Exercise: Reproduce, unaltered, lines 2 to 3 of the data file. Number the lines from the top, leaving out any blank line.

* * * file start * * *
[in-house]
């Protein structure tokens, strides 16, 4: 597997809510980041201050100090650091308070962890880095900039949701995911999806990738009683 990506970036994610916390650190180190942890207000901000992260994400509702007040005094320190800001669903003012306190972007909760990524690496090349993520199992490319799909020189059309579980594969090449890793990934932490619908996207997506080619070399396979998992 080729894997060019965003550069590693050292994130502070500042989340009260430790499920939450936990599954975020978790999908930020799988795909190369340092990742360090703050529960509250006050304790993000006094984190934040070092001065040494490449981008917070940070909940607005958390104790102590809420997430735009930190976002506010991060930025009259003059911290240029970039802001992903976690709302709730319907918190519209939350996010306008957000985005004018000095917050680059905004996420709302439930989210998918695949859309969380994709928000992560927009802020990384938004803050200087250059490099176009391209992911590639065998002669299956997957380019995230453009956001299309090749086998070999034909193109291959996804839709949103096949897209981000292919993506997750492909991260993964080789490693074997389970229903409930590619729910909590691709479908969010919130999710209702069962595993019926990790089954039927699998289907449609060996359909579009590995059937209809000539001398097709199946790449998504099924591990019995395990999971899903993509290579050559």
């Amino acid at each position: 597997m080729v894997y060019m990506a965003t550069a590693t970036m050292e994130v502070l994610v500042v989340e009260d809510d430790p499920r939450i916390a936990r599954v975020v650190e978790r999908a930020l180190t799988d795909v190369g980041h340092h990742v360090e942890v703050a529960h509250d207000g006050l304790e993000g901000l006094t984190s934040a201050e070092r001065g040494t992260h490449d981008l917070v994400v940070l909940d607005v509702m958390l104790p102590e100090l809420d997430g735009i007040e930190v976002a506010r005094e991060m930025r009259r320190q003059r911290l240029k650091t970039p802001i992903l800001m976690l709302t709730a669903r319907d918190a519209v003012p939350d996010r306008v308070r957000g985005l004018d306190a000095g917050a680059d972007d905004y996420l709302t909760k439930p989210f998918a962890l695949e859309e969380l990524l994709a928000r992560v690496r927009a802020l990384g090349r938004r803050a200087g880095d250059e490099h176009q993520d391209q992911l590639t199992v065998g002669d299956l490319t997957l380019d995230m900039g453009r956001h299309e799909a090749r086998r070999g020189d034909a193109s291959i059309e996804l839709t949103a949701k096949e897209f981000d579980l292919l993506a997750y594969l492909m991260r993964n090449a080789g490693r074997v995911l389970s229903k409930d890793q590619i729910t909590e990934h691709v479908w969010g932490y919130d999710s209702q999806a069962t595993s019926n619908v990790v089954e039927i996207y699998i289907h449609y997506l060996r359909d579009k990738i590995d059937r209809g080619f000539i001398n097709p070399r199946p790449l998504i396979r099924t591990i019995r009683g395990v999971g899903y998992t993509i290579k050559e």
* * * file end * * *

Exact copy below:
């Protein structure tokens, strides 16, 4: 597997809510980041201050100090650091308070962890880095900039949701995911999806990738009683 990506970036994610916390650190180190942890207000901000992260994400509702007040005094320190800001669903003012306190972007909760990524690496090349993520199992490319799909020189059309579980594969090449890793990934932490619908996207997506080619070399396979998992 080729894997060019965003550069590693050292994130502070500042989340009260430790499920939450936990599954975020978790999908930020799988795909190369340092990742360090703050529960509250006050304790993000006094984190934040070092001065040494490449981008917070940070909940607005958390104790102590809420997430735009930190976002506010991060930025009259003059911290240029970039802001992903976690709302709730319907918190519209939350996010306008957000985005004018000095917050680059905004996420709302439930989210998918695949859309969380994709928000992560927009802020990384938004803050200087250059490099176009391209992911590639065998002669299956997957380019995230453009956001299309090749086998070999034909193109291959996804839709949103096949897209981000292919993506997750492909991260993964080789490693074997389970229903409930590619729910909590691709479908969010919130999710209702069962595993019926990790089954039927699998289907449609060996359909579009590995059937209809000539001398097709199946790449998504099924591990019995395990999971899903993509290579050559």
């Amino acid at each position: 597997m080729v894997y060019m990506a965003t550069a590693t970036m050292e994130v502070l994610v500042v989340e009260d809510d430790p499920r939450i916390a936990r599954v975020v650190e978790r999908a930020l180190t799988d795909v190369g980041h340092h990742v360090e942890v703050a529960h509250d207000g006050l304790e993000g901000l006094t984190s934040a201050e070092r001065g040494t992260h490449d981008l917070v994400v940070l909940d607005v509702m958390l104790p102590e100090l809420d997430g735009i007040e930190v976002a506010r005094e991060m930025r009259r320190q003059r911290l240029k650091t970039p802001i992903l800001m976690l709302t709730a669903r319907d918190a519209v003012p939350d996010r306008v308070r957000g985005l004018d306190a000095g917050a680059d972007d905004y996420l709302t909760k439930p989210f998918a962890l695949e859309e969380l990524l994709a928000r992560v690496r927009a802020l990384g090349r938004r803050a200087g880095d250059e490099h176009q993520d391209q992911l590639t199992v065998g002669d299956l490319t997957l380019d995230m900039g453009r956001h299309e799909a090749r086998r070999g020189d034909a193109s291959i059309e996804l839709t949103a949701k096949e897209f981000d579980l292919l993506a997750y594969l492909m991260r993964n090449a080789g490693r074997v995911l389970s229903k409930d890793q590619i729910t909590e990934h691709v479908w969010g932490y919130d999710s209702q999806a069962t595993s019926n619908v990790v089954e039927i996207y699998i289907h449609y997506l060996r359909d579009k990738i590995d059937r209809g080619f000539i001398n097709p070399r199946p790449l998504i396979r099924t591990i019995r009683g395990v999971g899903y998992t993509i290579k050559e």